In a land far, far away (roughly an hour outside Montreal), in a magical field of fruity sweets (commonly called an orchard), lies something that can only be described as the nectar of the gods… Ladies and gentlemen, I present to you my drink of choice: the ice cider.
Us Canadians are quite familiar with this concoction, as the province is one of the world’s leading producers of ice wines and ice ciders. And, incidentally, some of Canada’s most acclaimed ice wineries are located right here in Québec, in the Montérégie region. And while most wine aficionados visit orchards in the fall for pie-baking reasons, it just doesn’t work that way when to comes to ice cider.
My favourite producer of all? La face cachée de la pomme. This is where ice cider was first commercialised and the owner’s passion is still very tangible today, despite having won dozens of prestigious awards.
La face cachée de la pomme
Housed in a historic 1842 stonehouse built by the Anglo-Saxon settlers and surrounded by a massive 16,000+ tree orchard, the cidery is as quaint as can be.
I won’t go into details about how the cider is produced (that isn’t vastly different from ice wine) as I’m certain François and Stéphanie, the owners, are much better at explaining the technical stuff than I ever will be! But if you only had a few things to know about ice cider, it would be this:
- There are two ways to produce cider:
- Cryoextraction: Apples (a special kind that doesn’t naturally fall from the tree) are harvested by hand in December or January after having been dehydrated by extensive sunlight and severe winds throughout autumn and early winter. This process allows the sugars to naturally part from the watery part of the apples.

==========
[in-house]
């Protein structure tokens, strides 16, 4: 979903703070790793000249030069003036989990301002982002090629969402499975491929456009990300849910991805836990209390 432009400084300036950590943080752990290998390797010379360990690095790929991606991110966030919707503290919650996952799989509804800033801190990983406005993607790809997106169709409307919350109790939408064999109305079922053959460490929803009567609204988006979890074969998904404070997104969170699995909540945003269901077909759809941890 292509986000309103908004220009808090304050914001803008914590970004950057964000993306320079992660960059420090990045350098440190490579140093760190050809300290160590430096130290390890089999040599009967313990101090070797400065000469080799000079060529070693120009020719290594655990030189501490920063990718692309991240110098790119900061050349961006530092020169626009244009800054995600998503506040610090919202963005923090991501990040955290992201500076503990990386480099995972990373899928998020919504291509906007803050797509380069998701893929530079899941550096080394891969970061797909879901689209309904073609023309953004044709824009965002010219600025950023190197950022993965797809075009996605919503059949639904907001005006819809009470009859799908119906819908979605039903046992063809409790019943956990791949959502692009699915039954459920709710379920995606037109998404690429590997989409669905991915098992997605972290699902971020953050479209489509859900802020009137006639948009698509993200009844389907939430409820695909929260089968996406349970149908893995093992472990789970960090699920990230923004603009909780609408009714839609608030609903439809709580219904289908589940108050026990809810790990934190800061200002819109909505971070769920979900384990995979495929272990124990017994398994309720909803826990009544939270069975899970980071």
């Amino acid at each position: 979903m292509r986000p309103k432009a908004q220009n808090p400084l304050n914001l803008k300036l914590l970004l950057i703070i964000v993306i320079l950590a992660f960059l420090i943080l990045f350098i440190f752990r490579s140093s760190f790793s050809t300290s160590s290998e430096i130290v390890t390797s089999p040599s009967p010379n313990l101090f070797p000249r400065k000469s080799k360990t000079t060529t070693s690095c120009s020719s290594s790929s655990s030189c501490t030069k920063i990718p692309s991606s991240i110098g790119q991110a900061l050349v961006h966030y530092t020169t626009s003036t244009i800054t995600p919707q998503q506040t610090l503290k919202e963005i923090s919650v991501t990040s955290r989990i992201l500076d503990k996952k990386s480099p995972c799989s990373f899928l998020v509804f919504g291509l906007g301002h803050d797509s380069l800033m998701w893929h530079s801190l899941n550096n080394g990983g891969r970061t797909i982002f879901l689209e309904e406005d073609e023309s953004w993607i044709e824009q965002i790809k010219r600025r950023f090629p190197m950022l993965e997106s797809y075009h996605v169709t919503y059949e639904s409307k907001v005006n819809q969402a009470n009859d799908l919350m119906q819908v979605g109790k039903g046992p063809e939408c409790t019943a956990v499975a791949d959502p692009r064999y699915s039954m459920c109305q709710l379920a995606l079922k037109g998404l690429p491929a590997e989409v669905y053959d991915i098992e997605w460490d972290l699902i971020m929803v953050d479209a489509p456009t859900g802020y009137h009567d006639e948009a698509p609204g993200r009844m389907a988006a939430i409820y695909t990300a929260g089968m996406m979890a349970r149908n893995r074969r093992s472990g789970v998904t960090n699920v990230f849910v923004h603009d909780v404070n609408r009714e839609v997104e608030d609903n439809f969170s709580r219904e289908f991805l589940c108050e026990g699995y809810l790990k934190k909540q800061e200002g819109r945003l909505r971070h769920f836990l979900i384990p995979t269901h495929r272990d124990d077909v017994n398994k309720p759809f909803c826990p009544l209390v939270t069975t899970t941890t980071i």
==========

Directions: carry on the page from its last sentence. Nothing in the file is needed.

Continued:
- Cryoconcentration: Apples are usually pressed at the end of December. The extracted juice is stored outdoors throughout January —the coldest month of the year— to allow the watery part to crystallize and naturally separate itself from the sugars.
- The remaining sugars, called must, end up on the bottom of the barrel and are collected after a few days. Must will be stored for a six-to-eight month fermentation before it is bottled.
- Over 13 pounds of apples are required to produce one litre of ice cider.
Ice cider taffy. I’m not even kidding.Foie gras and ice cider jelly? Please and thank you.The cidery’s fluffy mascott, Rocco.
The NEIGE Ice Cider is quite famous outside of Québec, actually; it once was on El Bulli’s wine list, and it was served to none other than Barack Obama at a luncheon during his first official visit in Canada back in 2009. Nowadays, the cider is on sale in many cities across the world, including New York City and Paris.
And if you are one of the few strange creatures who can’t palate the taste of ice cider (a sin, surely!), rest assured that you will still enjoy a visit of La face cachée de la pomme as they also produce various kinds of still and sparkling cider and even apple gin.
Ice Cider Tastings: Why You Should Do It
Because it’s an intrinsic part of Québec culture.
Because it’s a “reserved appellation” product that can only be found in Québec thanks to the province’s cold climate (that’s one thing I have to thank winter for!).
Because ice cider makes for delicious and tasteful gift. For yourself or for others. #TreatYoSelf
Because you’ll get to meet passionate people and make lasting connections with the notoriously welcoming Québécois.
Because you’ll choose to spend your Canadian bucks on the local economy and not on sweatshops in Laos (I’m looking at you, cheesy t-shirts sold in tourist shops).
Because it’s not as expensive as one might think – especially if you’re an American visiting Canada and buying all the things because of the laughable rate exchange. Most products sell between $10 and $30.
Ice Cider Montreal: A Few Tips
- La face cachée de la pomme is every from April to December to visitors and offers walk-in $5 tasting sessions as well as guided visits of the installations. Premium packages are also available. It is also open on January weekends. January to April, the cidery is open on appointment only.
- There are many other cider producers in the region; my two favourites, besides La face cachée de la pomme, are Cidrerie Michel Jodoin and Coteau Rougemont.
- If you really, really like ice cider and cider in general, you can even tour the Montérégie Cider Route.
- While there are buses from Montreal to Montérégie, it would really be best to rent a car to really appreciate the journey. The region is particularly scenic and deserves a proper tour.